Kalman filter application. Comparison shows three daily averaged drift rate trajectories of the seals used to develop this method (b88904pb, c16204pb and c31204pb). ODDR refers to the observed daily averaged drift rate and SDDR to the daily averaged drift rate from summarized data both before (BK) and after (AK) applying the Kalman Filter. Lines between points join consecutive daily estimates.

Figure 6
figure 6

Kalman filter performance. Mean squared error (msr) between the summarized daily drift rate (SDDR) and the observed daily drift rate (ODDR) across all observations (n = 1126). (A) Before the use of the Kalman Filter (mean ± SD = 0.005 ± 0.014, upper 95% CI = 0.04), and (B) after the Kalman Filter’s application (mean ± SD = 0.0002 ± 0.0006, upper 95% CI = 0.0015). Note the order of magnitude reduction on the x-axis scale in (B).

The validation of our approach with 10 independent seals showed on average the percentage of retained dives being true drift dives was 87.5% (S.D: 9.35, Table 4).

Table 4 Validation of the drift dive methodology with 10 independent Macquarie Island seals.

The full filtering process as applied across the test (n = 3) and validation (n = 10) seals is visualised in Appendix C. All the filtering procedures have been implemented in R61 and JAGS62 and are freely available in the form of an R package (


The occurrence of drift dives, where animals passively sink or rise in the water column, enables buoyancy changes to be determined in some marine species. Drift rate changes related to fat gain (or loss) provide a rare and valuable index of foraging success at sea. Here, we have presented a, reliable method to quantify drift rates from the summarized satellite relayed time-depth-record data widely used for migratory marine species. The process-based Kalman Filter is consistent with our understanding of the ecological processes governing the energy budgets of elephant seals i.e. a gain in fat during the two at-sea phases of the seals annual cycle, with effective results for both post-breeding and post-moult animals. We have not directly considered the effects of residual air as a potential source of bias on our estimates because (i) we don’t consider shallow dives (i.e. less than 100 m depth) as potential drift dives, and (ii) elephant seals exhale before diving. Previous research23 evaluated the potential effect of residual air present in elephant seal lungs, finding little effect on deep dives. That may not be the case for other shallower, breath-holding marine mammals, where these assumptions may be too strong. Our method overcomes a long-term challenge to robustly identify at-sea foraging success, and provides great opportunity for linkages between ecology, physiology, behaviour and environmental drivers to be further explored.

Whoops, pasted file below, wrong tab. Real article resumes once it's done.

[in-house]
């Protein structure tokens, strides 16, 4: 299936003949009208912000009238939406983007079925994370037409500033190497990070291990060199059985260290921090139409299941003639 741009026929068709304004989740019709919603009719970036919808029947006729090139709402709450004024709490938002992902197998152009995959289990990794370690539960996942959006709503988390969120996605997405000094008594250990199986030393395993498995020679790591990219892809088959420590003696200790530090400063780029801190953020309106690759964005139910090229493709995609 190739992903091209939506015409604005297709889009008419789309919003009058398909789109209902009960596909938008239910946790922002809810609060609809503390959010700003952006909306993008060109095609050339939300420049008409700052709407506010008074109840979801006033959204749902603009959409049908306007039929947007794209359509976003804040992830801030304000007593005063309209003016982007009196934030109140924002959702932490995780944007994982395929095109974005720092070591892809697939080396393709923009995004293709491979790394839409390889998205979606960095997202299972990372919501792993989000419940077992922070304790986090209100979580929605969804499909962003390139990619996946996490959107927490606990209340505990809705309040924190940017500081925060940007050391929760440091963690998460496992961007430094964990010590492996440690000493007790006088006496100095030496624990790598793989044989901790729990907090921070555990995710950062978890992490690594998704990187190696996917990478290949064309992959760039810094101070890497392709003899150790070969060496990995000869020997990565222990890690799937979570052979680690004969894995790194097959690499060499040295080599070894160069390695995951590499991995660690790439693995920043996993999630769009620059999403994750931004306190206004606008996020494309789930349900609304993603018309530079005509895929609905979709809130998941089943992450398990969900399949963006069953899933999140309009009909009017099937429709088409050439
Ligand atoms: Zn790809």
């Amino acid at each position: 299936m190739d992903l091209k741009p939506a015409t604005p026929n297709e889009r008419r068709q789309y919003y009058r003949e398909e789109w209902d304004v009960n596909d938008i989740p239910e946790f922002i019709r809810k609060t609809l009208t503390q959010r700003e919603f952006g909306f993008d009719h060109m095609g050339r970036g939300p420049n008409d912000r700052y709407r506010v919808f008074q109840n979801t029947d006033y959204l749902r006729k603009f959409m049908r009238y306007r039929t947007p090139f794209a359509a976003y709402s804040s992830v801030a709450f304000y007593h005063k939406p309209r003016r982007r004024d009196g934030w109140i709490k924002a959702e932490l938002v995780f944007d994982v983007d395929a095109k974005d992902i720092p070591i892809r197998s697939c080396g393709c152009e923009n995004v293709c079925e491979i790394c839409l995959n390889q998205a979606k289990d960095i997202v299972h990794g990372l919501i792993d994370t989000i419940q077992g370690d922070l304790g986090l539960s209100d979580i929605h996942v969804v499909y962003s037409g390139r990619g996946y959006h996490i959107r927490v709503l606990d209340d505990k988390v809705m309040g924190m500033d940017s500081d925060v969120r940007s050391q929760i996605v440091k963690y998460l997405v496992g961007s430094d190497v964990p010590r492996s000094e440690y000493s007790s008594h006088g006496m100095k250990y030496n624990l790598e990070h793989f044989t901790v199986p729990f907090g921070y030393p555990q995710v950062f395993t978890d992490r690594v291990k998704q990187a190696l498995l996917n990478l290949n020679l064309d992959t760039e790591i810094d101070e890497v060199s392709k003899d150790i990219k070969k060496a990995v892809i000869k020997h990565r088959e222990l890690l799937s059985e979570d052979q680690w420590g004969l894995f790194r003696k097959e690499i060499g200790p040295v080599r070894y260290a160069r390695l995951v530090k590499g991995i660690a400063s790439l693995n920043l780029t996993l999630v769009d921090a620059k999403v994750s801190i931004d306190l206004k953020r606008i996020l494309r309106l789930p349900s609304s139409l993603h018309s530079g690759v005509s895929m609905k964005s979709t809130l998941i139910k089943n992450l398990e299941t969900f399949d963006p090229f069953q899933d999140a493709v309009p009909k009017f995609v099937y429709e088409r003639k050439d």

The new method provides a time series of drift rates, and the daily averaged values we obtain from the summarized dive profiles show good concordance with those obtained from visually inspected high resolution dive profiles. Compared with the existing approach41, which reported 71.4% of retained dives as being true drift dives, our approach retained 87.5%. That gives over a 15% increase in the true drift rate retention, reducing the impact of false positives on the estimated drift rate time series, and contributing to reduce the error/variance of the estimation.